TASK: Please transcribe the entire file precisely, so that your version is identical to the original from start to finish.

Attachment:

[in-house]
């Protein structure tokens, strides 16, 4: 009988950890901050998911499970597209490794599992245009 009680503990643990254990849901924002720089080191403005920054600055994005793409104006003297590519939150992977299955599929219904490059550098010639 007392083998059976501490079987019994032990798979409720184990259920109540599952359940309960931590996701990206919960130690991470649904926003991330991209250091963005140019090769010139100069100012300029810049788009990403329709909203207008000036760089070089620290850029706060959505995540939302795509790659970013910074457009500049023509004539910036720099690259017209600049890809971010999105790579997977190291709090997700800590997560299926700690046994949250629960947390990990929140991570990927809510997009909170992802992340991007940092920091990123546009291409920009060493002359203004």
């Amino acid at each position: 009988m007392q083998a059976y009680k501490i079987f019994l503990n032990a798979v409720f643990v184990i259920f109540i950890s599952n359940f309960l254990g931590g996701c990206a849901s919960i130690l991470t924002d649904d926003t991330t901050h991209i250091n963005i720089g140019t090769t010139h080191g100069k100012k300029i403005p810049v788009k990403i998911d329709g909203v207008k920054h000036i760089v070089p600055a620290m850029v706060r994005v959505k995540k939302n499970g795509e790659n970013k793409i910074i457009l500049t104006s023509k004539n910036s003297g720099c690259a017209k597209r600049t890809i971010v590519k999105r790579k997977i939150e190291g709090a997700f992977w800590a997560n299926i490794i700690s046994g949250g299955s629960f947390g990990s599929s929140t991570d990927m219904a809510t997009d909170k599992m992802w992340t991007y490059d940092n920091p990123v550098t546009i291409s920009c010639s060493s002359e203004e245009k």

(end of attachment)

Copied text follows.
[in-house]
């Protein structure tokens, strides 16, 4: 009988950890901050998911499970597209490794599992245009 009680503990643990254990849901924002720089080191403005920054600055994005793409104006003297590519939150992977299955599929219904490059550098010639 007392083998059976501490079987019994032990798979409720184990259920109540599952359940309960931590996701990206919960130690991470649904926003991330991209250091963005140019090769010139100069100012300029810049788009990403329709909203207008000036760089070089620290850029706060959505995540939302795509790659970013910074457009500049023509004539910036720099690259017209600049890809971010999105790579997977190291709090997700800590997560299926700690046994949250629960947390990990929140991570990927809510997009909170992802992340991007940092920091990123546009291409920009060493002359203004």
């Amino acid at each position: 009988m007392q083998a059976y009680k501490i079987f019994l503990n032990a798979v409720f643990v184990i259920f109540i950890s599952n359940f309960l254990g931590g996701c990206a849901s919960i130690l991470t924002d649904d926003t991330t901050h991209i250091n963005i720089g140019t090769t010139h080191g100069k100012k300029i403005p810049v788009k990403i998911d329709g909203v207008k920054h000036i760089v070089p600055a620290m850029v706060r994005v959505k995540k939302n499970g795509e790659n970013k793409i910074i457009l500049t104006s023509k004539n910036s003297g720099c690259a017209k597209r600049t890809i971010v590519k999105r790579k997977i939150e190291g709090a997700f992977w800590a997560n299926i490794i700690s046994g949250g299955s629960f947390g990990s599929s929140t991570d990927m219904a809510t997009d909170k599992m992802w992340t991007y490059d940092n920091p990123v550098t546009i291409s920009c010639s060493s002359e203004e245009k």